For Immediate Release

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New Analysis Finds Virginia Could Create Over 50,000 New Jobs With Commitment to 10 percent Solar By 2023

RICHMOND, Virginia - Today, the Sierra Club released a new report from the Solar Foundation finding that Virginia could create 50,400 new jobs if it developed enough solar energy to meet 10 percent of residents’ electricity consumption over the next five years.

The Solar Foundation conducts an annual census of solar jobs across the U.S. that provided much of the data used for the Virginia jobs analysis. The most recent National Solar Jobs Census found the state of Virginia had 3,236 solar jobs in 2016, representing a 65 percent growth from 2016.

Achieving the 10 percent goal would require the solar industry to build 15,000 megawatts of solar. At the end of 2016, Virginia had a total of just 241 MW of solar installed, representing one-tenth of 1 percent of total electricity consumption.

Hitting the 2023 target would require an annual growth rate of 61 percent, well below the 87 percent growth rate averaged by California and North Carolina over the past 6 years.

The projections assume growth occurs across all sectors of the solar industry, including utility-scale, commercial, residential, and manufacturing. On average, residential and commercial rooftop solar create more jobs per megawatt than utility solar because they are more labor-intensive.

“Nationwide, the solar market was a 23 billion dollar industry in 2016,” Karla Loeb, Vice President of Policy and Development for Charlottesville-based Sigora Solar, said. “One out of every 50 new jobs in America was created by the solar industry last year. Sigora has been part of that. We have doubled in size in the past year and now employ 80 people in the Commonwealth.”

“Ten percent solar is a modest goal to shoot for given the strong economics of solar and the demand we are seeing from customers,” Tony Smith, President of Staunton-based Secure Futures LLC, said. “Virginia has been held back by restrictive policies that have made it a ‘dark state.’ Reforming our policies would lead to a lot more economic development around solar. ”

“The economics have never been better for solar in Virginia than they are right now,” Andrew Skinner, Project Manager at Sterling-based Prospect Solar, said. “Prospect Solar has grown from two  employees in 2010 to 16 full time employees today. Roles such as electricians, skilled labor, engineers, project managers, and sales people are integral to the success of each project.  We hope Virginia will commit to a rapid, sustained buildout of all sectors of the solar industry, allowing us to continue adding local jobs.”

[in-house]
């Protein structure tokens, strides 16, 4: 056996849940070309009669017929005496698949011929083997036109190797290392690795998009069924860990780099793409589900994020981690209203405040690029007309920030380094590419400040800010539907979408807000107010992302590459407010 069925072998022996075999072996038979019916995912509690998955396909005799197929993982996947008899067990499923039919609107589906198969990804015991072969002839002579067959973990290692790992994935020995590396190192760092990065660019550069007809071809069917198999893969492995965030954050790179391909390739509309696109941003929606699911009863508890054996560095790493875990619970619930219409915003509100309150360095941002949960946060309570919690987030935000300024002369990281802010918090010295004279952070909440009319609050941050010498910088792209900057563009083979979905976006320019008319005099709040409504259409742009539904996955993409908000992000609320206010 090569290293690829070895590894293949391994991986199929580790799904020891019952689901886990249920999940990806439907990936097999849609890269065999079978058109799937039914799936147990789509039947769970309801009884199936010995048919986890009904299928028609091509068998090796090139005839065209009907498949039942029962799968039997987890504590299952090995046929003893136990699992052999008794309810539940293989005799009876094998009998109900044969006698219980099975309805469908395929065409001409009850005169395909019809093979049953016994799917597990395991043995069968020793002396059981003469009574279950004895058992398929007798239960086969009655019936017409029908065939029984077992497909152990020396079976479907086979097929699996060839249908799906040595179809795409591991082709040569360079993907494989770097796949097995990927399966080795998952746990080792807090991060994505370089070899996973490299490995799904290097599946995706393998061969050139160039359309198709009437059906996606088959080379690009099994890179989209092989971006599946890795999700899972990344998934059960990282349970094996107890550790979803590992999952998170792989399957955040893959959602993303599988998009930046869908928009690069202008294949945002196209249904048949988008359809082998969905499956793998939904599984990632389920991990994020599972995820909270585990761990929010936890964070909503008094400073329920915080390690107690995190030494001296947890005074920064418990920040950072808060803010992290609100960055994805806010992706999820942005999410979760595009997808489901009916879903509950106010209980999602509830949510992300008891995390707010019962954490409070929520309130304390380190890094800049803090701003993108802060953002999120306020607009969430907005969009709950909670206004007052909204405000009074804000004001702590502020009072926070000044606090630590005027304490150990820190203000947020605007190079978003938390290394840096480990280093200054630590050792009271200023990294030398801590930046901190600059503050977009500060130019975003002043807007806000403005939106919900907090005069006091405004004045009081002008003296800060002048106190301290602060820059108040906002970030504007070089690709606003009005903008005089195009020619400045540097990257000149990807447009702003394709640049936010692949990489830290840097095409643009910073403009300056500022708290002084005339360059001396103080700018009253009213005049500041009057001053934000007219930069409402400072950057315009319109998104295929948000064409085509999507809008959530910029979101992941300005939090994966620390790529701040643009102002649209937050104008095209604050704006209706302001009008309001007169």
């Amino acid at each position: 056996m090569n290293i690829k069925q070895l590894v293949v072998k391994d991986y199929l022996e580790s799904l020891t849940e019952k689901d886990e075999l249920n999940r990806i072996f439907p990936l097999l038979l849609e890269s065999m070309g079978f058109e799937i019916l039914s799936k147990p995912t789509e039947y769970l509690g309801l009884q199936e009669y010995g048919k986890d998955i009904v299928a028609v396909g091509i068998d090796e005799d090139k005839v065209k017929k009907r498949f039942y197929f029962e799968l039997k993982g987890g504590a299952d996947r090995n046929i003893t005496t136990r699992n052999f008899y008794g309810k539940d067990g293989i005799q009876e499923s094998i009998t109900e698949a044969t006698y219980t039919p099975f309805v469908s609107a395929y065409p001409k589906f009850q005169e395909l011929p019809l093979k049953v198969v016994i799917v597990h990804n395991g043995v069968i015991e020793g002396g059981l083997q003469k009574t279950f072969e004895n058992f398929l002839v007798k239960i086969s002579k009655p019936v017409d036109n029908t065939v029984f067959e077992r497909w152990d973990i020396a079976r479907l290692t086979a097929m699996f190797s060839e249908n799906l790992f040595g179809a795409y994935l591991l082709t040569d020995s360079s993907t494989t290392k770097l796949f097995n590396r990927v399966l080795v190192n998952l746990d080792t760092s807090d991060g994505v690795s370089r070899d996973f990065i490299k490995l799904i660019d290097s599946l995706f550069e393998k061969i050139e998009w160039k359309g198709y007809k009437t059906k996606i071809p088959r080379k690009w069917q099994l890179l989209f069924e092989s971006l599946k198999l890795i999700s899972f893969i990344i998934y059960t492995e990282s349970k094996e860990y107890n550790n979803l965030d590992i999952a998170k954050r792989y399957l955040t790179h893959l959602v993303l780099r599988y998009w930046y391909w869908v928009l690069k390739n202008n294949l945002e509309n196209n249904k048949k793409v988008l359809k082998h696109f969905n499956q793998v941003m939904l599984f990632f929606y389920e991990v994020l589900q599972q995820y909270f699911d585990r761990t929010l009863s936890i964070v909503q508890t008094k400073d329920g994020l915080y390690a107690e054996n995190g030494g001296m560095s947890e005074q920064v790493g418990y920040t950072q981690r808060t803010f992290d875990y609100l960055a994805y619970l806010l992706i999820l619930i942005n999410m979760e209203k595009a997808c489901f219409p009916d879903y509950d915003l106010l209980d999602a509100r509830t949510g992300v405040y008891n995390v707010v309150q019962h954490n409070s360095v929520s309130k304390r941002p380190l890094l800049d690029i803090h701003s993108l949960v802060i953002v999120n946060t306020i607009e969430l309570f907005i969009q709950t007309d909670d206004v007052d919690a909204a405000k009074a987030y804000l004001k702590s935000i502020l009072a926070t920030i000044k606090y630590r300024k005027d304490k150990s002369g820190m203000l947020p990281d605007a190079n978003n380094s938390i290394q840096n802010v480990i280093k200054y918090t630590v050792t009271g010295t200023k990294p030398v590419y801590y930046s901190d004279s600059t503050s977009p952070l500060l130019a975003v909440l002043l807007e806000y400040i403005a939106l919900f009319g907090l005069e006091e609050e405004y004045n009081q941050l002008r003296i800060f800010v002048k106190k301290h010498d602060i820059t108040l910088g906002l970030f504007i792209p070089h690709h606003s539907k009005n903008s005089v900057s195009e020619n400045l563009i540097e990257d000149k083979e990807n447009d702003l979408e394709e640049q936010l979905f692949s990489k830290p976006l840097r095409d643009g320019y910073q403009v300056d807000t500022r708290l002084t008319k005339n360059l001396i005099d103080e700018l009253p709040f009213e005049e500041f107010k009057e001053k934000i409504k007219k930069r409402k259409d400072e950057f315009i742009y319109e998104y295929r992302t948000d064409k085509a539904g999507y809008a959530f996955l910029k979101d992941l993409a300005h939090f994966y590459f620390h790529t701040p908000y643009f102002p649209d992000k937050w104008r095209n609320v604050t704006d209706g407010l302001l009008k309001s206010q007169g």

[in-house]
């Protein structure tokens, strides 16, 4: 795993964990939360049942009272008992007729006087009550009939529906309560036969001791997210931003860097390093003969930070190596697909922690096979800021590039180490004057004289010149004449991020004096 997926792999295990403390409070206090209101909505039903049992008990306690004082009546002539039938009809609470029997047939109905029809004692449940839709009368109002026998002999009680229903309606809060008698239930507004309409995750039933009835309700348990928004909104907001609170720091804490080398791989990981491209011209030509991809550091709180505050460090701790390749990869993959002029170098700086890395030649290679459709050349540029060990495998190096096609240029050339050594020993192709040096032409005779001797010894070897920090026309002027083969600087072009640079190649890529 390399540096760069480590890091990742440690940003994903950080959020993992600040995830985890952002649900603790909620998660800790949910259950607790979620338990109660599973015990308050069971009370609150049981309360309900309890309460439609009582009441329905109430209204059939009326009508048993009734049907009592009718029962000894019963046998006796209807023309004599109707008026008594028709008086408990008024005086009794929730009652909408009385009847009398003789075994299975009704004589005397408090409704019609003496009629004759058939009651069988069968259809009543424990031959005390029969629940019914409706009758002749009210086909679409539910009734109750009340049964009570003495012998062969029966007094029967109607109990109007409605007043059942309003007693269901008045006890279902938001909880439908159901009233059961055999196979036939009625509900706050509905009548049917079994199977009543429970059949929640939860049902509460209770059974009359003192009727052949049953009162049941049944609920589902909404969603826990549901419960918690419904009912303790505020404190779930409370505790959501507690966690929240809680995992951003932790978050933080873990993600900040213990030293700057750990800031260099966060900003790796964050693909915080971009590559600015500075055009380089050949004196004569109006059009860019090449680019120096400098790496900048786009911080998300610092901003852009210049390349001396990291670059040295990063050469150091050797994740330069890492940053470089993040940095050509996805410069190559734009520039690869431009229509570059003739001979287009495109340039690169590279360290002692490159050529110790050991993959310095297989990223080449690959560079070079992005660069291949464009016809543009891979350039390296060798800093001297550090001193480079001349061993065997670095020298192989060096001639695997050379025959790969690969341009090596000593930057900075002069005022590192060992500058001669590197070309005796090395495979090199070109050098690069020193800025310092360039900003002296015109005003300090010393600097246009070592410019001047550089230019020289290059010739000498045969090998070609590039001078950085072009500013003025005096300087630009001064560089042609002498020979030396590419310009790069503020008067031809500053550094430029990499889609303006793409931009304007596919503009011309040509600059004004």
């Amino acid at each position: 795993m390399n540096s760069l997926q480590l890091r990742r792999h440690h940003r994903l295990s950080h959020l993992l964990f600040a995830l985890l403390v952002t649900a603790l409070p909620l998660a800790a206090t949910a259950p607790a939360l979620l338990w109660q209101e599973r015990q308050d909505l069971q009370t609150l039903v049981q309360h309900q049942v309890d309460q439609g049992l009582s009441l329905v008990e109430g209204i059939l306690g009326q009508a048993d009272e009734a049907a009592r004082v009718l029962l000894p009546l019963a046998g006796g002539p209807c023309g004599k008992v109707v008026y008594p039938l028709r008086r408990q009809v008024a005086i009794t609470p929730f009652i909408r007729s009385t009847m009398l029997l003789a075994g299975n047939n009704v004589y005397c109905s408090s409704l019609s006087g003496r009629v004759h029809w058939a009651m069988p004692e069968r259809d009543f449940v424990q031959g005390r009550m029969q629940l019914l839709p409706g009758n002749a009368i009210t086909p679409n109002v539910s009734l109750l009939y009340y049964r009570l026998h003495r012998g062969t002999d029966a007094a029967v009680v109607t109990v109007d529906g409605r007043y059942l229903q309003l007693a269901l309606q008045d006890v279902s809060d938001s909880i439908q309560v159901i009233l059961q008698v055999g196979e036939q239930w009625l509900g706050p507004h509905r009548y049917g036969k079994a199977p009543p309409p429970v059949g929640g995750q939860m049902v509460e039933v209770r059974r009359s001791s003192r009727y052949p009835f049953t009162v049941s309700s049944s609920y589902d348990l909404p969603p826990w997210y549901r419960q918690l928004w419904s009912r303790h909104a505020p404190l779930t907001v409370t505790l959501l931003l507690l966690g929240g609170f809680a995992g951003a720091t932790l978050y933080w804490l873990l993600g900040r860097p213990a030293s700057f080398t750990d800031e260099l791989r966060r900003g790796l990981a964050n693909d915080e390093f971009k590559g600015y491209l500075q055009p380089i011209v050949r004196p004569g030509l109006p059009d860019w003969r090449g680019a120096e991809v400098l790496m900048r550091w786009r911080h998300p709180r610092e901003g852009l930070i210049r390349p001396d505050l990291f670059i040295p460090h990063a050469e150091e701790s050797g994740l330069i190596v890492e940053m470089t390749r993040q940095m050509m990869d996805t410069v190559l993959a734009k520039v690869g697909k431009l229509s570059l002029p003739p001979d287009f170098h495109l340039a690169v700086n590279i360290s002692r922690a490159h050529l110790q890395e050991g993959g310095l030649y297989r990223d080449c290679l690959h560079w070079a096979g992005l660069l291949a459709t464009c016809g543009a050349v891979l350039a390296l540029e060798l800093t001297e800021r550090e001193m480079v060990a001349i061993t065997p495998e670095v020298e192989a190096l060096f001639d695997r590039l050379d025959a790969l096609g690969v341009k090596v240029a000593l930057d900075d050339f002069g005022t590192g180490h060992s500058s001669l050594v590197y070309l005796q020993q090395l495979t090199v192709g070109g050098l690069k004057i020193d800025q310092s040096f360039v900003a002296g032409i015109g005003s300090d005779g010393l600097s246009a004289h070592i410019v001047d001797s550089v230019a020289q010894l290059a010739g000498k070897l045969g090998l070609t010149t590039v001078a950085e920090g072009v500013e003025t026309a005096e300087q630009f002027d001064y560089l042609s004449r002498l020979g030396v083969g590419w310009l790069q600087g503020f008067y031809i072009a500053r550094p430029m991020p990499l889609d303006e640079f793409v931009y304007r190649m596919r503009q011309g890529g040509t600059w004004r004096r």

“Local energy, local jobs, local investment,” Patrick Feucht, Manager of Baseline Solar in Blacksburg, Virginia, said. “Our workforce is made up of local people—three of us went to Virginia Tech, one went to New River Community College, which has an Alternative Energy Program. An increase in demand of this scale would mean we’d hire more local people.”

“Residential and commercial rooftop solar has created most of the solar jobs in Virginia to date, and it has to be a part of the push to 10 percent,” Sue Kanz, President of Virginia Beach-based Solar Services, said. “As we know, rooftop solar creates more jobs than utility solar, and these are good-paying, local jobs for local people. That’s one reason Virginia should lift the outdated 1 percent cap on net-metered solar, and leave the market open to anyone who wants to invest in their own home-grown energy supply."

“We believe, as Virginians, that we can solve our energy challenges,” Paul Risberg, President of Altenergy, said. “Ours is a Virginia company founded and based in Charlottesville, and we are committed to building Virginia-based energy production facilities that benefit all Virginians. But the fact is that over the past few years our growth has come from business in other states. We have 26 employees in Virginia now, and we could increase that dramatically if Virginia promotes solar through policy changes that incentivize business owners to invest, allows competition, and supports the environmental message."

“Science tells us that avoiding the worst effects of climate change means we have to transition completely away from fossil fuels on a very short timeline,” Kate Addleson, Director of the Virginia Chapter of the Sierra Club, said. “Fortunately, solar is now the cheapest source of new electricity in Virginia. But unfortunately, Dominion Energy Virginia is proposing to build only 240 MW per year, which would leave us more than 13,000 MW short. So even though 10 percent strikes most people as a modest goal, it will take leadership from our government to get there.”

The report is available at


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The Sierra Club is the oldest and largest grassroots environmental organization in the United States. It was founded on May 28, 1892 in San Francisco, California by the well-known conservationist and preservationist John Muir, who became its first president. The Sierra Club has hundreds of thousands of members in chapters located throughout the US, and is affiliated with Sierra Club Canada.

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